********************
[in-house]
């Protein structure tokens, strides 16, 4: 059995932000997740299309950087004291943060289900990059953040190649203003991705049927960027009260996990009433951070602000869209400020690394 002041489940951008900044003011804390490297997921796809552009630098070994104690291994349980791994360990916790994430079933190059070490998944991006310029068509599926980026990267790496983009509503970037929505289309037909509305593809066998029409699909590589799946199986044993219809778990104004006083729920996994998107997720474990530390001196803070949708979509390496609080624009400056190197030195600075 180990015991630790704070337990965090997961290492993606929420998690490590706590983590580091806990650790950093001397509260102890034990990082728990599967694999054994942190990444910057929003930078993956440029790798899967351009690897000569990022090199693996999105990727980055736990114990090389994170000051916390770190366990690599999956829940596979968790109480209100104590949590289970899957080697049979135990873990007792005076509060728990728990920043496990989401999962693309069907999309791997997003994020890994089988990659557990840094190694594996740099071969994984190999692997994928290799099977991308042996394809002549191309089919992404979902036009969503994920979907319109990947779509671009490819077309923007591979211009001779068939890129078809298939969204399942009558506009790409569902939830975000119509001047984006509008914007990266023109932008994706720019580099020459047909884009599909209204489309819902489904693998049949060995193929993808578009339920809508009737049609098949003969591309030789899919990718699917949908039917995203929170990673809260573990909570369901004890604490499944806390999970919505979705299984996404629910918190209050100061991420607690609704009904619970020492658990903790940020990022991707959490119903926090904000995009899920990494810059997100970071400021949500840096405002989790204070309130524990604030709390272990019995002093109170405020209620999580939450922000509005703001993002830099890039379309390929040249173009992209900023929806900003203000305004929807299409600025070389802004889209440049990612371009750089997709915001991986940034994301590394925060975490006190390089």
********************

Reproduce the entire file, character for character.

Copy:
[in-house]
């Protein structure tokens, strides 16, 4: 059995932000997740299309950087004291943060289900990059953040190649203003991705049927960027009260996990009433951070602000869209400020690394 002041489940951008900044003011804390490297997921796809552009630098070994104690291994349980791994360990916790994430079933190059070490998944991006310029068509599926980026990267790496983009509503970037929505289309037909509305593809066998029409699909590589799946199986044993219809778990104004006083729920996994998107997720474990530390001196803070949708979509390496609080624009400056190197030195600075 180990015991630790704070337990965090997961290492993606929420998690490590706590983590580091806990650790950093001397509260102890034990990082728990599967694999054994942190990444910057929003930078993956440029790798899967351009690897000569990022090199693996999105990727980055736990114990090389994170000051916390770190366990690599999956829940596979968790109480209100104590949590289970899957080697049979135990873990007792005076509060728990728990920043496990989401999962693309069907999309791997997003994020890994089988990659557990840094190694594996740099071969994984190999692997994928290799099977991308042996394809002549191309089919992404979902036009969503994920979907319109990947779509671009490819077309923007591979211009001779068939890129078809298939969204399942009558506009790409569902939830975000119509001047984006509008914007990266023109932008994706720019580099020459047909884009599909209204489309819902489904693998049949060995193929993808578009339920809508009737049609098949003969591309030789899919990718699917949908039917995203929170990673809260573990909570369901004890604490499944806390999970919505979705299984996404629910918190209050100061991420607690609704009904619970020492658990903790940020990022991707959490119903926090904000995009899920990494810059997100970071400021949500840096405002989790204070309130524990604030709390272990019995002093109170405020209620999580939450922000509005703001993002830099890039379309390929040249173009992209900023929806900003203000305004929807299409600025070389802004889209440049990612371009750089997709915001991986940034994301590394925060975490006190390089």